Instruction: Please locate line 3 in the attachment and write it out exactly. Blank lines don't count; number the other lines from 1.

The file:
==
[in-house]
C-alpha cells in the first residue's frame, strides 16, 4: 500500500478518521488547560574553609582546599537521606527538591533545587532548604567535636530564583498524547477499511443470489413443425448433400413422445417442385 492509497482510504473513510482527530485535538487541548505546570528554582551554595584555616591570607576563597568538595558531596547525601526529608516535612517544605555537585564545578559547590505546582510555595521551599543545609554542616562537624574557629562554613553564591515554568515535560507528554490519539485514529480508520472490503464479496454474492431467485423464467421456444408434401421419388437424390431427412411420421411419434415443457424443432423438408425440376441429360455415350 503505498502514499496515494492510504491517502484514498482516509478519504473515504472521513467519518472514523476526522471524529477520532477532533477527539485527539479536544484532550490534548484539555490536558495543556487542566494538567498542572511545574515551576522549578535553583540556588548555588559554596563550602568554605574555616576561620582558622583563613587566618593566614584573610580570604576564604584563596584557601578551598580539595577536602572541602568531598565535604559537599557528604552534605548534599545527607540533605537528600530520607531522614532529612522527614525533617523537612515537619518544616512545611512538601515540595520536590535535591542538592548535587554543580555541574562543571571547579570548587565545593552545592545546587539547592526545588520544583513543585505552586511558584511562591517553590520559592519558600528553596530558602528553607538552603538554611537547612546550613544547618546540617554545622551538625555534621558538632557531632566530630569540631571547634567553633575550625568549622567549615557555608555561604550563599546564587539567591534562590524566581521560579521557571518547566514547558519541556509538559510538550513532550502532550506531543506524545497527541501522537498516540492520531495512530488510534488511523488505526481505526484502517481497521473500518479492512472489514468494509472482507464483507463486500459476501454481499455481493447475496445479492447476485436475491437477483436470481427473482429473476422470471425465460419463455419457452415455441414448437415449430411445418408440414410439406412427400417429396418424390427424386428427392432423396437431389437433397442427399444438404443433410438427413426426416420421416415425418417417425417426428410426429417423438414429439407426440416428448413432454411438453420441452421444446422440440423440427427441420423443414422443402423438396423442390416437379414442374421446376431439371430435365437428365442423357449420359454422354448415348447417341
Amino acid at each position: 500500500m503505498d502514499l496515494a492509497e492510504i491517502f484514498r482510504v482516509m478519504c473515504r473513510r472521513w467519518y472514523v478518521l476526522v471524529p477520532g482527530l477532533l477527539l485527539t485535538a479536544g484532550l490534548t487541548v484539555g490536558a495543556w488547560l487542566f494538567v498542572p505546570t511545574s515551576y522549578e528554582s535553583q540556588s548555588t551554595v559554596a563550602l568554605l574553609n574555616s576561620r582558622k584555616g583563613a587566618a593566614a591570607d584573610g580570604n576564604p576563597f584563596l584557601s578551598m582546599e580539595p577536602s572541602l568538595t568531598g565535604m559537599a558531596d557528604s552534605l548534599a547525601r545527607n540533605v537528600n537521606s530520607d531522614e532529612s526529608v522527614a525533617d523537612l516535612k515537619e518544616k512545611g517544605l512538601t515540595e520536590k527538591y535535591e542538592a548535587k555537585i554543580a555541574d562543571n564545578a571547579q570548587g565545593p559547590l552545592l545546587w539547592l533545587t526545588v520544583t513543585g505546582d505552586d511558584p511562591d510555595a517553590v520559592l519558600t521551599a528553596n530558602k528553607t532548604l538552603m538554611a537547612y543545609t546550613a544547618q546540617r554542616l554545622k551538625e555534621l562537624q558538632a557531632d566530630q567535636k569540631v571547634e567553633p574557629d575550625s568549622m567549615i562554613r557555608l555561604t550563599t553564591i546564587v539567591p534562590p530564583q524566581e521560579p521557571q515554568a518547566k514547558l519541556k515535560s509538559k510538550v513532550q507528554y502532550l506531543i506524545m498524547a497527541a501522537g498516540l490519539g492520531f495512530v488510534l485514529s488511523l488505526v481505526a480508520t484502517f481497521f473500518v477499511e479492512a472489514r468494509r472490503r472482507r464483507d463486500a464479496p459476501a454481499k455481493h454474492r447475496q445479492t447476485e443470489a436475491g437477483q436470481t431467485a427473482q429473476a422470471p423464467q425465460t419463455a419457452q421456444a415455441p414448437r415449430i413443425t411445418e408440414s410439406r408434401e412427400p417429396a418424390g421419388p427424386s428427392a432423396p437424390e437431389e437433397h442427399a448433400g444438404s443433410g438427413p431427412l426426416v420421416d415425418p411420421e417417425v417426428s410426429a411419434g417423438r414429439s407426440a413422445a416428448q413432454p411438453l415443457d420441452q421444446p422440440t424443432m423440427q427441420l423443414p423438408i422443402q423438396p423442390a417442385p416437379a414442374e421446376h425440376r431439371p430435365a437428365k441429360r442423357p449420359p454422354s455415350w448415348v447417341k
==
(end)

Amino acid at each position: 500500500m503505498d502514499l496515494a492509497e492510504i491517502f484514498r482510504v482516509m478519504c473515504r473513510r472521513w467519518y472514523v478518521l476526522v471524529p477520532g482527530l477532533l477527539l485527539t485535538a479536544g484532550l490534548t487541548v484539555g490536558a495543556w488547560l487542566f494538567v498542572p505546570t511545574s515551576y522549578e528554582s535553583q540556588s548555588t551554595v559554596a563550602l568554605l574553609n574555616s576561620r582558622k584555616g583563613a587566618a593566614a591570607d584573610g580570604n576564604p576563597f584563596l584557601s578551598m582546599e580539595p577536602s572541602l568538595t568531598g565535604m559537599a558531596d557528604s552534605l548534599a547525601r545527607n540533605v537528600n537521606s530520607d531522614e532529612s526529608v522527614a525533617d523537612l516535612k515537619e518544616k512545611g517544605l512538601t515540595e520536590k527538591y535535591e542538592a548535587k555537585i554543580a555541574d562543571n564545578a571547579q570548587g565545593p559547590l552545592l545546587w539547592l533545587t526545588v520544583t513543585g505546582d505552586d511558584p511562591d510555595a517553590v520559592l519558600t521551599a528553596n530558602k528553607t532548604l538552603m538554611a537547612y543545609t546550613a544547618q546540617r554542616l554545622k551538625e555534621l562537624q558538632a557531632d566530630q567535636k569540631v571547634e567553633p574557629d575550625s568549622m567549615i562554613r557555608l555561604t550563599t553564591i546564587v539567591p534562590p530564583q524566581e521560579p521557571q515554568a518547566k514547558l519541556k515535560s509538559k510538550v513532550q507528554y502532550l506531543i506524545m498524547a497527541a501522537g498516540l490519539g492520531f495512530v488510534l485514529s488511523l488505526v481505526a480508520t484502517f481497521f473500518v477499511e479492512a472489514r468494509r472490503r472482507r464483507d463486500a464479496p459476501a454481499k455481493h454474492r447475496q445479492t447476485e443470489a436475491g437477483q436470481t431467485a427473482q429473476a422470471p423464467q425465460t419463455a419457452q421456444a415455441p414448437r415449430i413443425t411445418e408440414s410439406r408434401e412427400p417429396a418424390g421419388p427424386s428427392a432423396p437424390e437431389e437433397h442427399a448433400g444438404s443433410g438427413p431427412l426426416v420421416d415425418p411420421e417417425v417426428s410426429a411419434g417423438r414429439s407426440a413422445a416428448q413432454p411438453l415443457d420441452q421444446p422440440t424443432m423440427q427441420l423443414p423438408i422443402q423438396p423442390a417442385p416437379a414442374e421446376h425440376r431439371p430435365a437428365k441429360r442423357p449420359p454422354s455415350w448415348v447417341k